<

Fish Consumption

Appeal for responsible fish and seafood consumption

Is farmed fish sustainable?

Beside wild-caught fish, there is farmed fish from aquaculture on the global market – currently about 64 million tons per year. In terms of ecology, this his makes sense for non-predatory fish, such as carp and tilapia, because they feed on aquatic plants, algae and small creatures. Trout, salmon, zander and other predatory fish, however, must be fed fish meal or fish oil. Paradoxically, conventional aquaculture often consumes more fish as feed than it produces. For some fish species such as salmon, breeders managed to reduce the contents of fish meal and fish oil in the feed, but as long as it is not from sustainable fishing, farming puts additional strain on wild stocks. Moreover, endangered fish species such as tuna are particularly difficult to breed. Aquaculture therefore is not a sustainable solution.

In non-organic fish farms, the animals are usually heavily crowded. Density stress and lack of activity are stressors that make the fish susceptible to diseases, which are then often treated with antibiotics and other drugs. OceanCare is committed to ensuring that aquaculture takes into account the natural behaviour of fish and their welfare. Still: keeping fish in enclosures does not correspond to their species-specific needs. Only life in the wild is appropriate.

Does eating fish benefit your health?

Fish contain harmful substances such as heavy metals, which particularly accumulate in the fatty tissue of large predatory fish (e.g. tuna). Farmed fish also contain harmful substances which they take in with their food. Fish are a source of omega-3 fatty acids, but these can also be easily obtained from algae products, linseed oil, chia seeds, walnuts or fungi. So eating fish is not necessary and in some cases even detrimental to your health. Find out more: factsheet Omega-3 fatty acids.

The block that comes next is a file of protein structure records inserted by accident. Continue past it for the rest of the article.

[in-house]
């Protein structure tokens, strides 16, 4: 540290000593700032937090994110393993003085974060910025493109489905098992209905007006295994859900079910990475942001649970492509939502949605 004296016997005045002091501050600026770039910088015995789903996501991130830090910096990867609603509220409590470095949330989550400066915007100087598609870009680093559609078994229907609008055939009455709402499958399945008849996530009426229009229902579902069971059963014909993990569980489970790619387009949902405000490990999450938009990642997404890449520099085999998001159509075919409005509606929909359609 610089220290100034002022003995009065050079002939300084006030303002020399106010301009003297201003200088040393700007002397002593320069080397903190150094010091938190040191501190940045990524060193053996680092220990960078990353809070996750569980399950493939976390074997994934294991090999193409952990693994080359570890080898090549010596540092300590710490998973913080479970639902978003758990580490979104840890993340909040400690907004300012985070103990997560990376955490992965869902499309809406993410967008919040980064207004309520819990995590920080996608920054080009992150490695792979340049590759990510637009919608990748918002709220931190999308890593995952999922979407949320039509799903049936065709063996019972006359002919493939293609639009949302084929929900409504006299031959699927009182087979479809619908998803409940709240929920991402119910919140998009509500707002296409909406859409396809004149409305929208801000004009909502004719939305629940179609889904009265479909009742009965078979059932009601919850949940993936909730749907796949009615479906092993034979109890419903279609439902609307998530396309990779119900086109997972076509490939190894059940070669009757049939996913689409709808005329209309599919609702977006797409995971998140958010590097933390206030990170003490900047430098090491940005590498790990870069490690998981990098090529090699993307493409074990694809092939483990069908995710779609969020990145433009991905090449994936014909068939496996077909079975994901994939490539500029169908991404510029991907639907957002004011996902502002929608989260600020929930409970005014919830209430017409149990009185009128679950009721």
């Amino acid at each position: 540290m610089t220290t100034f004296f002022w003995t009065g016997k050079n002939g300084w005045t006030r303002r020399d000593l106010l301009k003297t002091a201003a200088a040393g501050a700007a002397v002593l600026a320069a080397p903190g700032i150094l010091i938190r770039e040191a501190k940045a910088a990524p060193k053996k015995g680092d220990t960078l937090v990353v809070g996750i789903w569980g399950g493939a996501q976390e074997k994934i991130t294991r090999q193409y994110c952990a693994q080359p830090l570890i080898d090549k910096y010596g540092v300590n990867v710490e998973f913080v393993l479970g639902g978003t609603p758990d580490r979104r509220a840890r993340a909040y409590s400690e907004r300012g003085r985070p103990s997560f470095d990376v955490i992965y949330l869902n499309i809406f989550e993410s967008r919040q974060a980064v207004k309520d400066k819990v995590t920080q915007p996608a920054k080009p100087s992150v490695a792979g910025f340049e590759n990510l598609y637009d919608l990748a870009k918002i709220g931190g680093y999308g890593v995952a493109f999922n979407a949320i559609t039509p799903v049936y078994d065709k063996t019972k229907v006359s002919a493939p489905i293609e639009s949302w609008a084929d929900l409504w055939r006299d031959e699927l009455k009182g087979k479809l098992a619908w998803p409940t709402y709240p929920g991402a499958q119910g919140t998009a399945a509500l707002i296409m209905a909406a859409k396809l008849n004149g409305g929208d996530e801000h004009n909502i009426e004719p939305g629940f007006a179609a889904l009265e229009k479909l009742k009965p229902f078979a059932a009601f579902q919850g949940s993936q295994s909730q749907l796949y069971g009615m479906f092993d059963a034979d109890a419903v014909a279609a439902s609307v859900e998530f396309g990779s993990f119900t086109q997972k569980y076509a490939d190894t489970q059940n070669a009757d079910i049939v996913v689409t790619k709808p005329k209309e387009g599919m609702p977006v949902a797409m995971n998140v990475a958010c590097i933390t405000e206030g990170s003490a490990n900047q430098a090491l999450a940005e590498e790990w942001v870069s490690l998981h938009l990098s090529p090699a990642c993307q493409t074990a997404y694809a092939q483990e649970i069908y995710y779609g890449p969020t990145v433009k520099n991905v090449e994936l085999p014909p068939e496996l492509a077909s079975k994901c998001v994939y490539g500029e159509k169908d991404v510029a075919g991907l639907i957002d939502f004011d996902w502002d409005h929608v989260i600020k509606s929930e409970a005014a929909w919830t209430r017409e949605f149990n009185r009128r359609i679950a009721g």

Is certified wild-caught fish a solution?

So far, none of the fishing labels stands for responsible fishing or fair trade, although both aspects are increasingly important for consumers. Even respected sustainability labels do not always keep what they promise. This is the conclusion of a study published in the renowned journal «Marine Policy». Nevertheless, a certified fish is better than a non-certified one. But the most sustainable way is to do without fish altogether.

What does OceanCare do?

For many years OceanCare has been advocating sustainable catch quotas and responsible fishing methods worldwide. Since 2016 OceanCare has been a partner organisation of the United Nations Fisheries Commission for the Mediterranean (GFCM). This body is committed to safeguard and sustainably use marine resources. In Switzerland, OceanCare seeks dialogue with retailers so that they limit their range to sustainably obtained fish and seafood. OceanCare is also a partner of «Make Stewardship Count», a network that calls for urgently needed adjustments to the MSC Fisheries Standard.

How can you contribute?

Fish consumption can only be sustainable if it is not harmful to animals or the environment. Our behaviour is key. Here are some recommendations that may help you protect our fish and oceans:

  • When buying fish, choose local wild-caught fish.
  • Avoid marine fish or eat only sustainably caught fish once a month.
  • Although labels do not live up to their promises, it is still better to buy quality-labelled fish than non-certified fish.
  • Avoid krill, seal and fish oils. Farmed algae, linseed oil, rapeseed oil and many types of nuts are good sources of omega-3 fatty acids, too.
  • Enjoy fish with a good of conscience: The association «Karpfen pur Natur» breeds carp in natural ponds and combines fish farming with nature conservation.